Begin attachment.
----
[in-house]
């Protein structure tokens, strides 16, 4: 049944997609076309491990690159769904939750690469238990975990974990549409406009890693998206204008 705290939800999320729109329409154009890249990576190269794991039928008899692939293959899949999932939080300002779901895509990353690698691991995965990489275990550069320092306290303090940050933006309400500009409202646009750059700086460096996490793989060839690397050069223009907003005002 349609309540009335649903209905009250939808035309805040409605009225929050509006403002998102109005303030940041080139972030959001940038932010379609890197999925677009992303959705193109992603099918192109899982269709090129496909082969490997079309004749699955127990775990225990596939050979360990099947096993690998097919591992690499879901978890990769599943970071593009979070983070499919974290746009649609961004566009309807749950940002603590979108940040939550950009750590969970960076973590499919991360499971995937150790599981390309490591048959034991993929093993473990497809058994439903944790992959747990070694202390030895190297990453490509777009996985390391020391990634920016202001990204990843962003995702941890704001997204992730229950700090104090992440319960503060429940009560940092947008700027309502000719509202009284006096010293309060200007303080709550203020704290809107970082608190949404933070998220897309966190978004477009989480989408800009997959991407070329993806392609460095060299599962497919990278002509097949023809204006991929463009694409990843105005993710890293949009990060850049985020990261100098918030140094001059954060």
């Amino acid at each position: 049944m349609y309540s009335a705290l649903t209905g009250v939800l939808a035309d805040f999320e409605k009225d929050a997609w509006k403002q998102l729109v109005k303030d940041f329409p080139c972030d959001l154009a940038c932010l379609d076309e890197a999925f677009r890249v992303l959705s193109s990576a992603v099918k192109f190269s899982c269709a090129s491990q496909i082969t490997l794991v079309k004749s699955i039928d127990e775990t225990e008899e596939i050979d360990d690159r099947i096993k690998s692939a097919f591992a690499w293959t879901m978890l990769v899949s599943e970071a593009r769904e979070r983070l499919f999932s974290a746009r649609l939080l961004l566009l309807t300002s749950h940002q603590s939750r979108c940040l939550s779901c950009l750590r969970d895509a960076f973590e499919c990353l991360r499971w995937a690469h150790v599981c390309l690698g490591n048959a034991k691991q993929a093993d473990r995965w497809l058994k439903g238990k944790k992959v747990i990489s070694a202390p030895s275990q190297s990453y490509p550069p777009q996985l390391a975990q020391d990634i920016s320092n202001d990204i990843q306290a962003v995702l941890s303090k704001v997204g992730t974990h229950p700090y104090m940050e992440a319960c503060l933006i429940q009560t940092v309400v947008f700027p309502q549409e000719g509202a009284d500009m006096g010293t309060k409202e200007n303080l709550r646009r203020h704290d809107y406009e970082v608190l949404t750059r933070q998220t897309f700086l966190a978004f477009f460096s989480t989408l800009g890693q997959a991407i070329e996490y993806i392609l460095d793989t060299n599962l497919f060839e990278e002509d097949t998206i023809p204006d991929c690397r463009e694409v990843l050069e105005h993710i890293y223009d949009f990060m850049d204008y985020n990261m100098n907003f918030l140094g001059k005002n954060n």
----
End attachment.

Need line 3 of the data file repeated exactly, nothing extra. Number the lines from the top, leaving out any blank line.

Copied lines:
């Amino acid at each position: 049944m349609y309540s009335a705290l649903t209905g009250v939800l939808a035309d805040f999320e409605k009225d929050a997609w509006k403002q998102l729109v109005k303030d940041f329409p080139c972030d959001l154009a940038c932010l379609d076309e890197a999925f677009r890249v992303l959705s193109s990576a992603v099918k192109f190269s899982c269709a090129s491990q496909i082969t490997l794991v079309k004749s699955i039928d127990e775990t225990e008899e596939i050979d360990d690159r099947i096993k690998s692939a097919f591992a690499w293959t879901m978890l990769v899949s599943e970071a593009r769904e979070r983070l499919f999932s974290a746009r649609l939080l961004l566009l309807t300002s749950h940002q603590s939750r979108c940040l939550s779901c950009l750590r969970d895509a960076f973590e499919c990353l991360r499971w995937a690469h150790v599981c390309l690698g490591n048959a034991k691991q993929a093993d473990r995965w497809l058994k439903g238990k944790k992959v747990i990489s070694a202390p030895s275990q190297s990453y490509p550069p777009q996985l390391a975990q020391d990634i920016s320092n202001d990204i990843q306290a962003v995702l941890s303090k704001v997204g992730t974990h229950p700090y104090m940050e992440a319960c503060l933006i429940q009560t940092v309400v947008f700027p309502q549409e000719g509202a009284d500009m006096g010293t309060k409202e200007n303080l709550r646009r203020h704290d809107y406009e970082v608190l949404t750059r933070q998220t897309f700086l966190a978004f477009f460096s989480t989408l800009g890693q997959a991407i070329e996490y993806i392609l460095d793989t060299n599962l497919f060839e990278e002509d097949t998206i023809p204006d991929c690397r463009e694409v990843l050069e105005h993710i890293y223009d949009f990060m850049d204008y985020n990261m100098n907003f918030l140094g001059k005002n954060n």